Finally, they’re talking regulation on Wall Street. And with straight – well, as straight as you can get in an election year – faces. Amazing. And, if you’re a tech investor – or start-up CEO – pretty worrisome.
Secretary of the Treasury Hank Paulson was right when he noted on Monday that the reforms he or anyone else envisions will take years to enact. But, don’t worry, there will be legislation. Anyone who thinks that investment banks, hedge funds and their cousins, private equity firms are going to somehow escape federal government scrutiny is flat wrong. Their time has come. Again.
The preferred vehicle for savings in the U.S. moved from the nice little bank down the street to the brokerage outlet on the corner about 20 years ago. And for the past 10, it’s been pretty clear to anyone who looked closely that rules about how those stock-based outfits ran their business were long over-due. The problem is that no one noticed until things went really bad. Twice.
Here in California, we got a front row seat to all this with the Internet stock bubble. The press releases said it was a period of enormous innovation during which fabulously intelligent people took massive risks with new technology and were reward in keeping with the size of that risk. That’s one way to look at the five years that minted billionaires like, well, Countrywide used to write $1 million mortgages to folks with shaky credit: By the minute.
Here’s another view: The late 1990s were a time when the investment portfolios of large institutions – colleges and universities, for instance, pension funds and charities – expanded in value as so-called average Americans put their savings into stocks (mostly via 401-K and other IRA-like plans) and as a result of good old supply-and-demand, stock prices rose. Richer than they’d ever been, these institutions put lots of money into venture capital funds. The venture capital funds spent like drunken sailors on an extended shore leave. As long as the stock market stayed up, they could reap the rewards of their investments at ridiculous rates of return – 20 and 30 times initial outlays wasn’t uncommon.
Venture capitalist – like mortgage companies – relied on investment bankers who buy and sell stock for a living to help them reap those rewards. And like mortgage brokers, the VCs laid off some risk by selling their wares to someone else, in this case, IPO stock to the public, a price much higher than what they initially paid. As long as the market headed up, up, up – again, because folks were putting money in and buying – the i-bankers were able to aggressively selling stocks of all kinds to all kinds of buyers, some less informed than they should have been.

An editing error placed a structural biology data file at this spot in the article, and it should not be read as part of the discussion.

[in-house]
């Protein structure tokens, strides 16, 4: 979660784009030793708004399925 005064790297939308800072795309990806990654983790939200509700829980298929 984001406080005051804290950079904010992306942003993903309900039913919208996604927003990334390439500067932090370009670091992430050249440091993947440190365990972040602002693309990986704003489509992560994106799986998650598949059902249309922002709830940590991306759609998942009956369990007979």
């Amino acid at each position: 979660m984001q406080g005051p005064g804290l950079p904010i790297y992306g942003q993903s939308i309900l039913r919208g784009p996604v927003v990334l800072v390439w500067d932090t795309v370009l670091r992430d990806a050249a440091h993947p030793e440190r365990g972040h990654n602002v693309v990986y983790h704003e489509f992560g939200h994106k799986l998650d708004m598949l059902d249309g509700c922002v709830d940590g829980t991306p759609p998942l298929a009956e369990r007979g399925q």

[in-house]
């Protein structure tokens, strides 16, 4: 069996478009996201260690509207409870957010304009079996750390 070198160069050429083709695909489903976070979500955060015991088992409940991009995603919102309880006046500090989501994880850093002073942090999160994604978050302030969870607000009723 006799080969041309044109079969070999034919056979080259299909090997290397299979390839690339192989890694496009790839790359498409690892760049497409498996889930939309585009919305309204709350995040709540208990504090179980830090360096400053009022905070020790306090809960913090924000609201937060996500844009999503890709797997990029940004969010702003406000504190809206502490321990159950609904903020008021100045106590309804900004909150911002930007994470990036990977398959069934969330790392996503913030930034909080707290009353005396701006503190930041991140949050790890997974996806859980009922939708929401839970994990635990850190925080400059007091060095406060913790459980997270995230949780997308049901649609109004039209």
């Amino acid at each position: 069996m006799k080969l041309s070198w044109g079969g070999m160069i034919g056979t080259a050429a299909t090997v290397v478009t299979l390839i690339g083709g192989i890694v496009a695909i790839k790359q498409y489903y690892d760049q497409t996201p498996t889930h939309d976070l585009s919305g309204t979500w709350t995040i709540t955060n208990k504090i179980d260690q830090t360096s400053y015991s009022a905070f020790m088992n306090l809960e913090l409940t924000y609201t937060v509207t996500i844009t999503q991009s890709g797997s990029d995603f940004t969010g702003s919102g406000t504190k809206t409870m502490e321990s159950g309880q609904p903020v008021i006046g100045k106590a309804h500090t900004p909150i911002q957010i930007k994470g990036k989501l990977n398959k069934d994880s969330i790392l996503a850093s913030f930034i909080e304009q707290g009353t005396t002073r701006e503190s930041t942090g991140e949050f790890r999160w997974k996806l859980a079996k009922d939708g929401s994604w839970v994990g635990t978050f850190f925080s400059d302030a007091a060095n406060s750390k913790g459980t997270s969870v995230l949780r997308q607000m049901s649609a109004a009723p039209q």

If all this reminds you, expect for the terms of art, of the U.S. mortgage crisis – a time where anyone could get a loan because it was assumed that the price of real estate would go up, up, up – you are not alone. Everyone understands a mortgage – loan for a house – but not so many people understand the intricate financial arrangement that make today’s equity markets function. A lot of folks on Wall Street don’t understand the mathematical models used to buy and sell credit (or loans) on the street just as a lot of brokers didn’t understand what – exactly TheGlobe.com did even as they were hawking its wares to middle-aged school teachers with IRAs hoping to retire to Hawaii.
In both cases, those who profited the most were pretty left to oversee the quaility of the products they sold and – at the same time – look out for their customers.
During the stock bubble, the Securities and Exchange Commission made no bones about its inability to keep up with the number of filings it had to process, review and approve. As long as the appropriate statements about risk were included in the paperwork, the stock got sold. Something similar happened at the mortgage banks. As long as everyone signed a piece of paper saying they knew risk was involved – your mortgage rate could increase at any time – the loans got written. If there’s a difference it’s that many of those on Wall Street and in financial institutions around the world, didn’t take a lot of tech companies seriously. Too bad they didn’t feel that way about the bad mortgages that got written.
The end result of all this is going to be something that no one – particularly not tech investors here in California – likes to think about. Can you imagine a Netscape public offering – the company’s main product was given away – sponsored by a financial institution supervised by the Federal Deposit Insurance Corp.? Me neither. So get ready for a more cautious and more prudent system of underwriting risk for sale in the public stock market. From now on, the growth curves for the creation, development and sale of companies – in all industries but particularly in the tech business – are going to get longer and more moderate.
So, if you’re a Silicon Valley VC, the time to think about retiring is right about now. Maybe you should consider a career in politics.
Posted by Chris Nolan at 8:43 AM | Permalink
Why is it that women in politics present the people who write about politics with such difficulty?
Sadly, I’m not talking about Sen. Hillary Clinton’s run for the White House. No, I’m talking about the New York Times, Sen. John McCain and a lobbyist you hadn’t heard “boo” about until last week and the silliness with which many of those writing about politics descend to whenever they have to deal with s-e-x.
The paper has come under attack for “hinting” at an improper relationship between McCain and a very pretty blond lobbyist named Vicki Iseman. It helpfully ran her photo so we could judge – cynically, for ourselves – if she was someone we’d sleep with. The sad thing here is that if the editors at the Times weren’t as willing engage in the sort of sex-role stereotyping that makes Washington the source of constant ridicule for those of us in the real world, they could have avoided this whole mess.
Here’s what the Times could have said in its story: